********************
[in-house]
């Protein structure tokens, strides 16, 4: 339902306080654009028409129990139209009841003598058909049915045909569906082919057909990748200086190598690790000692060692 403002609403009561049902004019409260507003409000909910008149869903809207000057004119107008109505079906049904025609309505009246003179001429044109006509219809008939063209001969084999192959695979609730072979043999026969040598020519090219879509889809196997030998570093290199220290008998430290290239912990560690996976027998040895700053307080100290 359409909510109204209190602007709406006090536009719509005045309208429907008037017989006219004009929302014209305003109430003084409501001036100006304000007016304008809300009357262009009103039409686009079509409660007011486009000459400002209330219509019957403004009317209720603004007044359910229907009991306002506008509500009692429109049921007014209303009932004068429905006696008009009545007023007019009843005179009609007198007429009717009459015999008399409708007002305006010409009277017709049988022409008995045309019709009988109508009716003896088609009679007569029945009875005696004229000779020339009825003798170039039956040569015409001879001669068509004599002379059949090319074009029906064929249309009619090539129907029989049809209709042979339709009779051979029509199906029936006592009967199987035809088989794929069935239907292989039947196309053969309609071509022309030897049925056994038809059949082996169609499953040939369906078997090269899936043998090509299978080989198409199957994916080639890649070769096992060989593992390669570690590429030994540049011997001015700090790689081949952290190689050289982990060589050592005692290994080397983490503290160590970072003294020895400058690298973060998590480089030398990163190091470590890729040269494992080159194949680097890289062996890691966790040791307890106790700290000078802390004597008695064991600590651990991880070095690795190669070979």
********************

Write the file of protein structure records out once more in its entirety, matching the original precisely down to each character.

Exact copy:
[in-house]
């Protein structure tokens, strides 16, 4: 339902306080654009028409129990139209009841003598058909049915045909569906082919057909990748200086190598690790000692060692 403002609403009561049902004019409260507003409000909910008149869903809207000057004119107008109505079906049904025609309505009246003179001429044109006509219809008939063209001969084999192959695979609730072979043999026969040598020519090219879509889809196997030998570093290199220290008998430290290239912990560690996976027998040895700053307080100290 359409909510109204209190602007709406006090536009719509005045309208429907008037017989006219004009929302014209305003109430003084409501001036100006304000007016304008809300009357262009009103039409686009079509409660007011486009000459400002209330219509019957403004009317209720603004007044359910229907009991306002506008509500009692429109049921007014209303009932004068429905006696008009009545007023007019009843005179009609007198007429009717009459015999008399409708007002305006010409009277017709049988022409008995045309019709009988109508009716003896088609009679007569029945009875005696004229000779020339009825003798170039039956040569015409001879001669068509004599002379059949090319074009029906064929249309009619090539129907029989049809209709042979339709009779051979029509199906029936006592009967199987035809088989794929069935239907292989039947196309053969309609071509022309030897049925056994038809059949082996169609499953040939369906078997090269899936043998090509299978080989198409199957994916080639890649070769096992060989593992390669570690590429030994540049011997001015700090790689081949952290190689050289982990060589050592005692290994080397983490503290160590970072003294020895400058690298973060998590480089030398990163190091470590890729040269494992080159194949680097890289062996890691966790040791307890106790700290000078802390004597008695064991600590651990991880070095690795190669070979």